CW #3 is described as “a member of the Company’s technical support team
during the Purported Class Period,” and offers an opinion that the “EduTrades proposed
IPO never occurred” because “information in the SEC registration was not ‘matching
up.’” CAC at ¶ 137. This statement lacks particularly. There are no facts alleged to
show that this member of the technical support team – who is not a part of the
Company’s executive, legal or accounting department – would have any firsthand
knowledge of the EduTrades IPO. Moreover, the allegation that numbers were not
“matching up” is the type of vague pleading rejected under the PSLRA.
CW #4 (labeled CW#5) is described as having “trained at the corporate office
and . . . worked as a sales representative from July 2006 through January 2007, [and]
learned on the road that the objective was to close the sales.” “You sit down and you
watch other sales people go through it with customers. It’s a high pressure sales
environment. CAC at ¶ 42. These allegations do not sound in fraud, as any sales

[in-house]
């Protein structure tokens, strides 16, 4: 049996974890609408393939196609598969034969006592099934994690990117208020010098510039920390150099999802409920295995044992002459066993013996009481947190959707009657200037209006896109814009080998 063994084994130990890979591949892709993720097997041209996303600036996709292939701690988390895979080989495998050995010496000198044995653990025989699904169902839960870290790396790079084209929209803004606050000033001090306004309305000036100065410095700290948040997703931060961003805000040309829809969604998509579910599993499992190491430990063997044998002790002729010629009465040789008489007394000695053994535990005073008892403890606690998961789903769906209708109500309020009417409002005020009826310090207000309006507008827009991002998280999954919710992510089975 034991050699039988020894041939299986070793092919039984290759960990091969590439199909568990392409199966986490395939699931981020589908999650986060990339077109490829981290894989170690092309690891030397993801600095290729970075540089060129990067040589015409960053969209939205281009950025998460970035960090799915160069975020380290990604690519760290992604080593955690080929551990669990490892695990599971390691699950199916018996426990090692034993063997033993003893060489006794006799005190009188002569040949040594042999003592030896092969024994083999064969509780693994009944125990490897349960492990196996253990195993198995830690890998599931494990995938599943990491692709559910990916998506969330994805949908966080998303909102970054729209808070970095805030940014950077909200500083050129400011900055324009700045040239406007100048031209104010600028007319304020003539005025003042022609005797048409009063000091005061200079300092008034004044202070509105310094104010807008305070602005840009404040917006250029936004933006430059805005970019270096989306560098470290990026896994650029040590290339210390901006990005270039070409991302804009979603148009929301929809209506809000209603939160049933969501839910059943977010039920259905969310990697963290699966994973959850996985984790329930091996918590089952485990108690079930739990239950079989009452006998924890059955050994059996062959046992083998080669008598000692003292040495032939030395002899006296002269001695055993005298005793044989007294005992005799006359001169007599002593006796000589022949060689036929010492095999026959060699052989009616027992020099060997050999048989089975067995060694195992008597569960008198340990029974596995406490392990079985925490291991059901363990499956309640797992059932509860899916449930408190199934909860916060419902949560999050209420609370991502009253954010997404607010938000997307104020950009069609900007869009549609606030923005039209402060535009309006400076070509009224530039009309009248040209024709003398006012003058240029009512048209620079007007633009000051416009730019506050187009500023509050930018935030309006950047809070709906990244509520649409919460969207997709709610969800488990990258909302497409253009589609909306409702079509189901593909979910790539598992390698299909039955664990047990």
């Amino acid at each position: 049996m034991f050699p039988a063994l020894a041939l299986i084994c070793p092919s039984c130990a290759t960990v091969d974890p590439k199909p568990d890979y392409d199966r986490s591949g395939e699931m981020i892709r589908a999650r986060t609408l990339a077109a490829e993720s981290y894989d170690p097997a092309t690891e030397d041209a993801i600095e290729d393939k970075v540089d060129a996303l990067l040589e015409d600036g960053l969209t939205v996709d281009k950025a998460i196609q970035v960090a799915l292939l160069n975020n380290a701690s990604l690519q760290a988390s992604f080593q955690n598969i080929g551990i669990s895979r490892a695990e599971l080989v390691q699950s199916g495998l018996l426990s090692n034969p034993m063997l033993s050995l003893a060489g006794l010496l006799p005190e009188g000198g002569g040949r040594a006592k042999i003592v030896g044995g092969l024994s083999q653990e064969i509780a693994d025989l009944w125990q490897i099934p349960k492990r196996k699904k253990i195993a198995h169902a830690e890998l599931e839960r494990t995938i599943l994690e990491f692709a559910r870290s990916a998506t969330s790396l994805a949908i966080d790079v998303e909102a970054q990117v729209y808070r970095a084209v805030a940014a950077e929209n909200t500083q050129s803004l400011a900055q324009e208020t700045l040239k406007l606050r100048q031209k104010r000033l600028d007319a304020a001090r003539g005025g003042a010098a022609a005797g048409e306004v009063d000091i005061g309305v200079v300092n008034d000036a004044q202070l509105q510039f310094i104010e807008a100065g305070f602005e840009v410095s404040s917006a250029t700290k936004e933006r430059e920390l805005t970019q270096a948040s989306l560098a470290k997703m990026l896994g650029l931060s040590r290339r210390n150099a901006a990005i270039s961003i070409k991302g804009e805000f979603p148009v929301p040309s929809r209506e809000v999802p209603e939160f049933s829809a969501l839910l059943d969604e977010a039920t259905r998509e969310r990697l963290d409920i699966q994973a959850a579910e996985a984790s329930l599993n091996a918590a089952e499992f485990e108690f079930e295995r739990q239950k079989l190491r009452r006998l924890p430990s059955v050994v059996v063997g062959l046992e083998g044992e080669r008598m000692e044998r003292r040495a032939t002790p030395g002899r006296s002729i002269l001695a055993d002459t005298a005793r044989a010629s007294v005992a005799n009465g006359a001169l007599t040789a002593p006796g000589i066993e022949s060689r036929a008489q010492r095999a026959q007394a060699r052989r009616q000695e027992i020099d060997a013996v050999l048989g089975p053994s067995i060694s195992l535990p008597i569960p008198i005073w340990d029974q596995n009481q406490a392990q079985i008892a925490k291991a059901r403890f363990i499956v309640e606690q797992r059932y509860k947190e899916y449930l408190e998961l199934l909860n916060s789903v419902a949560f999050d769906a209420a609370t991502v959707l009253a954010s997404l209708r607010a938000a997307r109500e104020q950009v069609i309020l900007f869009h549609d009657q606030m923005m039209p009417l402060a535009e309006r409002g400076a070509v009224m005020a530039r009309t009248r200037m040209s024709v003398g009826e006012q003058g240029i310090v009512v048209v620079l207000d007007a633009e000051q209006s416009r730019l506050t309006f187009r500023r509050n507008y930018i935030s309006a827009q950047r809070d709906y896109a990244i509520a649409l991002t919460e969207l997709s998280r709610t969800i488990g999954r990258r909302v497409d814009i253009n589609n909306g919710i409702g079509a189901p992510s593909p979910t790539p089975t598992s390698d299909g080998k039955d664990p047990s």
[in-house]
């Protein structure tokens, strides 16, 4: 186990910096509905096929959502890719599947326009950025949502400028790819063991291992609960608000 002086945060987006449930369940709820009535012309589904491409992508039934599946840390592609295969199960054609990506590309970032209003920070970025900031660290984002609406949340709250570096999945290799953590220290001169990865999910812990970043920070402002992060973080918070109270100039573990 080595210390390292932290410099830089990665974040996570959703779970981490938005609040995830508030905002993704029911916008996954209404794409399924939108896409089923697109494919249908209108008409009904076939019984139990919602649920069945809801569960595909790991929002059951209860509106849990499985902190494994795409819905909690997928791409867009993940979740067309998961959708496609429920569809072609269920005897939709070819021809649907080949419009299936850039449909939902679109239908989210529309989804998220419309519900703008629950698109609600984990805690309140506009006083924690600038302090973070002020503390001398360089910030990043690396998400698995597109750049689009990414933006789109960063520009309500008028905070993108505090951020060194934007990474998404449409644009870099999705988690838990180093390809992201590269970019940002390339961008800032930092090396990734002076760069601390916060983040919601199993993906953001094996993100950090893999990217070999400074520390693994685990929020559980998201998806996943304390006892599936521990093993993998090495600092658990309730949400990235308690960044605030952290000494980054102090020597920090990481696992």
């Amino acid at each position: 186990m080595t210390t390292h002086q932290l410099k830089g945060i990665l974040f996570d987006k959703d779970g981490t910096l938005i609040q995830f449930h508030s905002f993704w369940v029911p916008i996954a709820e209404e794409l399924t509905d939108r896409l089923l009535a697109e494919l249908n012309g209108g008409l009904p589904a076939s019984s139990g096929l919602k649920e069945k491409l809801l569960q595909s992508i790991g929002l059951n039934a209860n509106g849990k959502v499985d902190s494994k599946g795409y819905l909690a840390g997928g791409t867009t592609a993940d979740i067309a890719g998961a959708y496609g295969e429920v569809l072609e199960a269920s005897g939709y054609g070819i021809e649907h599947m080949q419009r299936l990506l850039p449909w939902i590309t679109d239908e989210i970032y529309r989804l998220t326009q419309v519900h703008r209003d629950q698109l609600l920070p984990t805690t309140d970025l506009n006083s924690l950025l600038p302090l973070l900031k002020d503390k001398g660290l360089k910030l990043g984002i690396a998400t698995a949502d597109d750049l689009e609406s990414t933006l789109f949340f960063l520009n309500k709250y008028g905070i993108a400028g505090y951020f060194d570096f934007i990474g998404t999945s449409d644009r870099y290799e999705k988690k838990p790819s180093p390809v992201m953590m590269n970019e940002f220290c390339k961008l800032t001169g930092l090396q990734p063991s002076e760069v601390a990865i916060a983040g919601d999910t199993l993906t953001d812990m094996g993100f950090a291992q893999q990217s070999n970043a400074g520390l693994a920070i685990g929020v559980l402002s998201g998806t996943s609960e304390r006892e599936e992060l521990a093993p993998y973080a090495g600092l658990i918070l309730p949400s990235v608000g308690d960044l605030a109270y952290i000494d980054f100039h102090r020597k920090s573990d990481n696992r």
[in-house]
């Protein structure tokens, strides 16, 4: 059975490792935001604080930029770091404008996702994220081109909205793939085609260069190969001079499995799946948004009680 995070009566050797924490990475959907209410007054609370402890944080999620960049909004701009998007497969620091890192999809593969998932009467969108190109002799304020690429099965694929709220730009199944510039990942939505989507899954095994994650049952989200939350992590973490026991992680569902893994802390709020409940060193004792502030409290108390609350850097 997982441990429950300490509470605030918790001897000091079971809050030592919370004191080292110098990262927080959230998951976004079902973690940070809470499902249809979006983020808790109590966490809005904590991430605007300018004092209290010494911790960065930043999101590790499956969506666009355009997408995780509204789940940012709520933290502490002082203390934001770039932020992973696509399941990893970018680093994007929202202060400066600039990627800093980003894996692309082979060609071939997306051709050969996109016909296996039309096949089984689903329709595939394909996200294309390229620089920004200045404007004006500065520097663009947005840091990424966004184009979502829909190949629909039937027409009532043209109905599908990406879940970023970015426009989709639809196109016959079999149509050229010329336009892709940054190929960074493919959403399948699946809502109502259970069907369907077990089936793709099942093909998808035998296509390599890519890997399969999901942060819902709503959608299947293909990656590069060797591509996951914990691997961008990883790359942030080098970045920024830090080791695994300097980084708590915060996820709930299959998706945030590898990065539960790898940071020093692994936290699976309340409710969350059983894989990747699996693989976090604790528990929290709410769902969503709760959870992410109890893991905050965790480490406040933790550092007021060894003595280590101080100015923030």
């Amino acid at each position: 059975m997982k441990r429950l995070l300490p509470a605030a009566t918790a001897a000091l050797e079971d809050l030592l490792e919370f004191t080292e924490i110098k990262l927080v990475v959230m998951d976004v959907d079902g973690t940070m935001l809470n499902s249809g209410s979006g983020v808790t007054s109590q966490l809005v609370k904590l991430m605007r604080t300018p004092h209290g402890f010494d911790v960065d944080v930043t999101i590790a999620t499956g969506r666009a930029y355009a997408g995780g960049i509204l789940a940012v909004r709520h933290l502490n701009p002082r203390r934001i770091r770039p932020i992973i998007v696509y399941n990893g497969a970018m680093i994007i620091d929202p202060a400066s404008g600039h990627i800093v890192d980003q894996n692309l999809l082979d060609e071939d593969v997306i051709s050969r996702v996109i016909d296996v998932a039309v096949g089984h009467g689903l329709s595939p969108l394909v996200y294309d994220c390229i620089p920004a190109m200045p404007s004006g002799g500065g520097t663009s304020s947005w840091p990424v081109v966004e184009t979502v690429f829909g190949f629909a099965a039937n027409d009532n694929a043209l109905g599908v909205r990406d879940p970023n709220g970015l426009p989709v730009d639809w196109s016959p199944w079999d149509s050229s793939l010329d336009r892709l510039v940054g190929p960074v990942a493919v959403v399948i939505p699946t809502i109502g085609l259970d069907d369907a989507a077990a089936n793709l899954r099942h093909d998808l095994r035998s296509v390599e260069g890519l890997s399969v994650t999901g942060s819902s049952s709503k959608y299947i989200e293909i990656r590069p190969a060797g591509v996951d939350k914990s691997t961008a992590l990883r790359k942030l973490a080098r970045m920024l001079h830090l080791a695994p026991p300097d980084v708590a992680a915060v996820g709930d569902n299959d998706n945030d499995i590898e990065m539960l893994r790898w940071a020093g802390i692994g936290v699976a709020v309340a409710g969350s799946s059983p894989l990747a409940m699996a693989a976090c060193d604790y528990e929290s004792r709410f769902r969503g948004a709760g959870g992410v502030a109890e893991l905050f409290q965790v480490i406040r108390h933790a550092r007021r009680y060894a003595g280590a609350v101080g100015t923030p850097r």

company would encourage its employees to close sales. Also, the fact that this person
was “on the road,” fails to give rise to any inference that the individual defendants, who
were executives in the corporate offices, participated in any alleged fraud.
Overall, the statements of the four confidential witnesses fail to provide the
factual narrative required to plead scienter. Their statements simply do not relate to
securities fraud and are insufficient to avoid dismissal of the CAC.
Plaintiff also points to the Paisola E-Mail and the fact that the Company did not
disclose his OSHA complaint as indicative of scienter. As discussed above, neither the
email or the OSHA complaint is evidence of scienter.
4. The Individual Defendants and Scienter